The club grew from strength to strength and in the 1950s was a prominent part of the East Coast yachting community. Members took part in cross channel races in cruisers and several international dinghy sailors honed their skills in the creek!
The 1953 North Sea "Big Flood"
Benfleet Yacht Club members boat handling skills were tested in the 1953 flood, as recorded in this extract from the police sergeant's report at the time:
"A group of young people from Benfleet Yacht Club helped to rescue and evacuate members of the public from the Canvey Island flood.
Ten members of the South Benfleet Yacht Club were responsible for saving over 60 people from the Sixty Acres and Winter Gardens area of Canvey Island. This area was flooded to a depth of about 5 feet on the north side of the inner sea wall. They rowed their boats from South Benfleet and whilst 8 male members rescued the people in their boats, the two women set up a shelter in an empty house for the old people."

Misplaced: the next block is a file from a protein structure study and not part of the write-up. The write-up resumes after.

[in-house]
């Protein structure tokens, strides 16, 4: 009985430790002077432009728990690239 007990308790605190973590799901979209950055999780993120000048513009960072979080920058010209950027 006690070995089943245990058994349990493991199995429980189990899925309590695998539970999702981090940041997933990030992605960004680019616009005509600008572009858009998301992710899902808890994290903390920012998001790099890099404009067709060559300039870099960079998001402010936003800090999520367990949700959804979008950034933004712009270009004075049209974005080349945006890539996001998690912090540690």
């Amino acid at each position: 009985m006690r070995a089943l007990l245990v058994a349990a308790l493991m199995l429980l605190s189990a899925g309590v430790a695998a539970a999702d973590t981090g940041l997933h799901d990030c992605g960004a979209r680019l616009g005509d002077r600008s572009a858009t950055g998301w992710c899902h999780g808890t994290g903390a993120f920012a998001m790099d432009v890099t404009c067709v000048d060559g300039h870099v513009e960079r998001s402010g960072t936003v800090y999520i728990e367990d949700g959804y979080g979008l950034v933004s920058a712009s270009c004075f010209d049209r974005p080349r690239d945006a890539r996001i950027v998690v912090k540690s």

The police report continues.
"They carried out their self-appointed task in the face of a bitter wind and a strong current which made their boats practically unmanageable, and they did not stop until they had made certain that every living person had been removed from the flooded bungalows. In their efforts to rescue, the men were forced to enter the water on occasion, to get the people out of their houses. Had it not been for their efforts I am certain that the death roll on this day would have been much greater."
1963 - all move (just a little bit)